Beyond the Foundation and Development Office, the third arm of University Advancement is our Alumni Office. Throughout the year, the staff engaged our alumni with newsletters and numerous local, regional, and out-of-state alumni events. The Alumni Office also coordinates the university’s Annual Fund initiatives, which receipted more than $270,000 in non-endowment gifts in FY19. These funds are directed to various divisions and academic departments, and are a welcome source of additional support to the university’s various gift accounts.
The division of Intercollegiate Athletics accomplished a number of team and individual successes. Leading the pack was our men’s outdoor track and field team who were victorious in winning the OVC championship under the leadership of first-year coach, Brenton Emanuel. Some of you may remember Brenton as a student here at EIU, where he received his bachelor’s and master’s degrees in 2008 and 2009, respectively.
Individual awards for athletic excellence included 14 student-athletes named 1st-Team All-Conference selections; one student, Rachel Papavasilopoulos, was named OVC Conference Player of the Year for women’s tennis; five of our athletes garnished the recognition of All-American; and two members of our baseball team were draft picks in the Major League.
It is a special pleasure to note that EIU’s student-athletes are as excellent in the classroom as they are in their team sports. This past year 32 EIU student-athletes received the OVC Medal of Honor award for GPAs of 4.0 during the 2018-19 academic year and 148 student–athletes earned the Commissioner’s Honor Recognition for earning GPAs of 3.25 or higher. Overall, the average GPA of our entire group of student-athletes was a highly commendable 3.04 in Fall 2018 and 3.14 in Spring 2019. Congratulations to our athletic department who focus their attention holistically so that our student-athletes grow in their sport, in the classroom, and as community service leaders.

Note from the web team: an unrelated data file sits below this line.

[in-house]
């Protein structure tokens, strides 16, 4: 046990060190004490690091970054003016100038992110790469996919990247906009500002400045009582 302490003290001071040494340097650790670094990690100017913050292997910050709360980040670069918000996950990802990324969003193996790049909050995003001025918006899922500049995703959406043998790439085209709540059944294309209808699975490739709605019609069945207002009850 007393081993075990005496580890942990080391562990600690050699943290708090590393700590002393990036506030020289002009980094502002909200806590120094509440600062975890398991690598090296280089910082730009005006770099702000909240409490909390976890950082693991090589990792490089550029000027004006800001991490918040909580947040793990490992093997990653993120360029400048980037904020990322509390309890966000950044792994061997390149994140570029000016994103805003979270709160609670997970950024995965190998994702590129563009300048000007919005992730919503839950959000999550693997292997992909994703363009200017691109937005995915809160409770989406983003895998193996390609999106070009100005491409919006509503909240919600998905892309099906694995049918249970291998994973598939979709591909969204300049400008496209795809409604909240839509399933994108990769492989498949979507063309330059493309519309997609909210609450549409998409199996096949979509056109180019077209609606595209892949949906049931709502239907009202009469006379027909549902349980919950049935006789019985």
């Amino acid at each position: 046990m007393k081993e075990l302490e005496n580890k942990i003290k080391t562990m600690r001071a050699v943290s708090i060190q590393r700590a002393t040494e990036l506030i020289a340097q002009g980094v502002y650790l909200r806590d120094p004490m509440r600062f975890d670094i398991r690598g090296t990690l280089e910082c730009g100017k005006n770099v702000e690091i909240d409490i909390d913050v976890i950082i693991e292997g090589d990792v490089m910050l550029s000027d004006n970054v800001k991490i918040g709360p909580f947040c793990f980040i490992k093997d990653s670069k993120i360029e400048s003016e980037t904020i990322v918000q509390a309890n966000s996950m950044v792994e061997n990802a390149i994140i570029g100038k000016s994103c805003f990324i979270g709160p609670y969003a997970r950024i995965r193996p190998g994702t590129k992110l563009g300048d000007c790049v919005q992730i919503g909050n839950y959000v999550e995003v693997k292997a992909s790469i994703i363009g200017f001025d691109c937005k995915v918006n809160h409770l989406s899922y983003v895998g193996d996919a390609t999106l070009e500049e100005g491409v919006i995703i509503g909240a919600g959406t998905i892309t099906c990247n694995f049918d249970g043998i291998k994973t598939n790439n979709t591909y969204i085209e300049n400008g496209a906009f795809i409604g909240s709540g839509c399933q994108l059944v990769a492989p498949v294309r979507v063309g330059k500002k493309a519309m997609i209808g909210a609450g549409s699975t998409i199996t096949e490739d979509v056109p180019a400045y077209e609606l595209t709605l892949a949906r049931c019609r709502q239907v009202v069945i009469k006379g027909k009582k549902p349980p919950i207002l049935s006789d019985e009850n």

We all realize our students average about 15 hours each week in the classroom. But if you are not involved in the student affairs division, you might not give much thought to the other 153 hours each week students have on their own to study, work, attend organizational meetings, eat, sleep, exercise, socialize, and participate in other non-classroom activities. It is the responsibility of our division of Student Affairs to assist students during these times as well as address student conduct issues and protect the safety and security of all members in our campus community. It is a big responsibility and they do a tremendous job.
About 60% of Eastern’s student body accounted for over 115,000 visits to the Rec Center last year. The Center is also heavily involved in our student recruitment efforts and this year will add to their responsibilities oversight of our new eSports arena.
Our Career Services office actively engages with students throughout their entire educational experience and are responsible for coordinating the job fairs to assist students in gaining internships and career employment after graduation. We are very proud that last year’s placement rate was an outstanding 94%, much of it due to the hard work of our Career Services staff.
Each year I am always excited to report on the amount of community service our students performed in the Charleston and our regional communities. This past year, our students contributed about 125,000 hours -- valued at over $3 million worth of volunteer time. The majority of community service activities are coordinated through our Office of Civic Engagement and Volunteerism whose mission is to develop civic-minded Eastern graduates who will continue to be engaged in life-long service to their communities.
Maintaining the physical and emotional health of our students is paramount for student success and persistence. In FY19, EIU’s Medical Clinic had over 21,000 visits helping students manage their illnesses and accidents. And we are all aware of the stressors associated with being a college student in today’s highly connected, social media era. Across the country, universities, including EIU, have reported increases in the number of students seeking counseling, and the amount of counselor time devoted to meeting students’ mental health needs. The challenges and importance of mental health counseling on university campuses today cannot be overstated. For that reason, I have chosen, in consultation with the Faculty Senate, to focus this year’s Presidential Lecture on this critical topic. EIU is extremely fortunate to have a dedicated and committed staff of mental health counselors.